First Installment, 29 MAR 2020
I finished Divide the Country! late in 2019, and it became available for purchase in mid-February of this year. I felt some trepidation about publishing it. I still think a division of the United States is hairy as hell and perhaps an unacceptable objective for most Americans. I can think of several reasons why not to do it. I do not even have to think very hard.
In the final analysis, the only reason we should divide our nation is because we have to. Fortunately for us, the division, per se, has already happened—in attitude, if not in a formal declaration. We have to turn the debate about disunity on its head, quit complaining about it, and start a pro-active discussion about the future. We should start by expressing our desire for a unified nation, where everyone shares common beliefs and objectives,
All we need to do now is redraw the borders to reflect the reality, pack our bags, and move on. Americans, right and left, have to agree to it; but they also have to understand that, if the Right or the Left tries to force something on its opponents, they will cause a revolt. Denying this is short-sighted.
So I had my shoulder to the wheel putting these thoughts to paper, oblivious to anything going on in the world around me; and when I finished and came up for air, I was surprised to find so many websites and blogs already saying these very things. I was elated! Maybe we can do a division, after all. It will require some hard work and fine-tuning! The pay-off—the light at the end of the tunnel—is recovered unity. That so many reputable journalists promote this plan convince me it is an idea whose time has come.
Then I started looking more closely at the articles and realized that, beyond dividing the nation, the journalists and bloggers still disagree on plenty of details. Perhaps revolutionaries live under a curse from ancient times—that, once a revolution succeeds, the victors routinely cannot agree on anything else. They devour one another and slowly grind the revolution into the ground.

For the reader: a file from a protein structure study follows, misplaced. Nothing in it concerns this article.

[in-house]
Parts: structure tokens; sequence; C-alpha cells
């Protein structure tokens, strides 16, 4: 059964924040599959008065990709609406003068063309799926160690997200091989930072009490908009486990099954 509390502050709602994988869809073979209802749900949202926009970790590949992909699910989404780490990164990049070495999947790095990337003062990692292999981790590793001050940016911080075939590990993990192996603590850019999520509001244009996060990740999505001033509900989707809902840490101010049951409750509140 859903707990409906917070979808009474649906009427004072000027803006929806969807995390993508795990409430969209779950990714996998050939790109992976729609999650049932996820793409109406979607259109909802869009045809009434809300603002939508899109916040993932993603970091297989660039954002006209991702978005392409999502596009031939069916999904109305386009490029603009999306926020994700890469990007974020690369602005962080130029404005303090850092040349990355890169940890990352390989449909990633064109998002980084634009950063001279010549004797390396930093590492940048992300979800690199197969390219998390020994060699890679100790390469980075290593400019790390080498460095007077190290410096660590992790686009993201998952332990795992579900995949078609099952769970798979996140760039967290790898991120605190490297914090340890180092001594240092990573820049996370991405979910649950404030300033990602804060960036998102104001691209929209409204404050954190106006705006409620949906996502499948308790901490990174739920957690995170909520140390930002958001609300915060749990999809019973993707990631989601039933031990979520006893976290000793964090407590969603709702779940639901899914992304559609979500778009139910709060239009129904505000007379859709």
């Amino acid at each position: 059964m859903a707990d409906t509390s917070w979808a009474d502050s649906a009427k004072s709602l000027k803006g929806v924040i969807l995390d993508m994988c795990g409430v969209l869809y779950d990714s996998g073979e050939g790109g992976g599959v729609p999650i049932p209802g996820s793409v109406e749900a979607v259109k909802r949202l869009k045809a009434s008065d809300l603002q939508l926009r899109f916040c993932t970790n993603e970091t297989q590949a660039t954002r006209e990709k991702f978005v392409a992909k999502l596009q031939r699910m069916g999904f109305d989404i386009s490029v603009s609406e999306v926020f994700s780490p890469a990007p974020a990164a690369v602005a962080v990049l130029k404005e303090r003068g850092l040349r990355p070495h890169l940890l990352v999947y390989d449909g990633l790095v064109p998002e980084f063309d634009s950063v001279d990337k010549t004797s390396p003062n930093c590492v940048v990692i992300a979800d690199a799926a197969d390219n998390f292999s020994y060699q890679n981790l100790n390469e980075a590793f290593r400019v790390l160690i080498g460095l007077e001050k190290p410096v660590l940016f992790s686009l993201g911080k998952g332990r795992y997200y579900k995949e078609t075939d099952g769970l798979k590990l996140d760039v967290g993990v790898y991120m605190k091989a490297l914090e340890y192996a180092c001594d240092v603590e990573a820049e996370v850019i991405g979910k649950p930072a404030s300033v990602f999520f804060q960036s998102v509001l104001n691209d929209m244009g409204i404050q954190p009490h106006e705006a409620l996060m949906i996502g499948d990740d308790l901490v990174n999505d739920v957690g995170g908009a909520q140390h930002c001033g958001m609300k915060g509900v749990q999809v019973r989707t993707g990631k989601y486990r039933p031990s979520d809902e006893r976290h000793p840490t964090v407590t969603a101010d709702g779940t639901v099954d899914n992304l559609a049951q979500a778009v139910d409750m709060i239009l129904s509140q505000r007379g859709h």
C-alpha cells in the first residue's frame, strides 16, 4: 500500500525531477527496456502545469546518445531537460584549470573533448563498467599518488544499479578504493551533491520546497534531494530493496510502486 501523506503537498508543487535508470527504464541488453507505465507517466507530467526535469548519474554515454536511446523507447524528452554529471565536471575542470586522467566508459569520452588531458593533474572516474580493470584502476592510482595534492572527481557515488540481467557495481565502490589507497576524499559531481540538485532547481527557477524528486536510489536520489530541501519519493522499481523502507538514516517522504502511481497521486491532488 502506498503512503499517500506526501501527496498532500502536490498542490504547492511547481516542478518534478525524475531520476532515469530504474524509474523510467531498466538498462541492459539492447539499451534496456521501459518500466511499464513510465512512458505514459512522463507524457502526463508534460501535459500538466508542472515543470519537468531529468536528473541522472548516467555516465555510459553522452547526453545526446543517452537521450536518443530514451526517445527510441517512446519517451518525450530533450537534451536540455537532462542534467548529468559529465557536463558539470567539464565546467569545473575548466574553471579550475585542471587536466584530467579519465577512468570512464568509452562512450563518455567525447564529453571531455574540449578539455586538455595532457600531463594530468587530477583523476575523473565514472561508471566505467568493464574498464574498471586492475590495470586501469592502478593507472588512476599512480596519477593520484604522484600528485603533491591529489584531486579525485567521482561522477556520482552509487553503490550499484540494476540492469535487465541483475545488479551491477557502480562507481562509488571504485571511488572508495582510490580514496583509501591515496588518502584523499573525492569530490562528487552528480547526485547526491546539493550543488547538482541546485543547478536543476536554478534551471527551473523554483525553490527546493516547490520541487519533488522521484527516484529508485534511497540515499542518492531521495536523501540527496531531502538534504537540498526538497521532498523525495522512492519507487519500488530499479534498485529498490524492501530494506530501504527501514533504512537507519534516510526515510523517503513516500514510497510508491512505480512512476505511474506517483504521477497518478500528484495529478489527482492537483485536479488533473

But there is enough basic agreement about the problem and the solution to make me believe that we can pool our resources and pull this off. I am impressed how many Democrats favor it. It makes the effort more non-partisan:
1. The Intelligencer (New York magazine), November 14, 2018: "Divided We Stand: The country is hopelessly split. So why not make it official and break up?" by Sasha Issenberg. Issenberg has the right attitude: a division will benefit Democrats, and he hits the high points: "Let's just admit that this arranged marriage isn't really working anymore. . . . the Republicans more conservative, the Democrats more liberal. . . . we've simply shifted to another gear of a perpetual deadlock, unlikely to satisfy either side."
Other supporters of a division see America's disunity as a failed marriage.
2. theweek.com (blog) November 8, 2018: "We should chop America up into 7 different countries. Seriously," by Bonnie Kristian. Kristian identifies as a Moderate. Her post begins "Look, we had a good run. . . . These United States were a grand experiment. But the experiment has gotten out of hand. It's time to peacefully dissolve the union. . . . Mutual partisan hatred is still nearly total. . . . How else should we intrepret, . . . 'If [candidate] wins, I'm moving to Canada.' However unserious, there are basically expressions of a desire for separate nations."
I agree with Kristian—except that surveyors, real estate lawyers, and logisticians should facilitate a division, rather than a "chopper."
3. nationalreview.com, May 14, 2018: "Of Course America's Too Big to Govern," posted by David French. French identifies as an anti-Trump Republican.
I contend America can't get too big. We may walk softly, but for the sake of world peace and our status of a super-power, the stick we carry must be big. The issue may divide even Republicans, but we really have no choice. We have to remain the equalizer.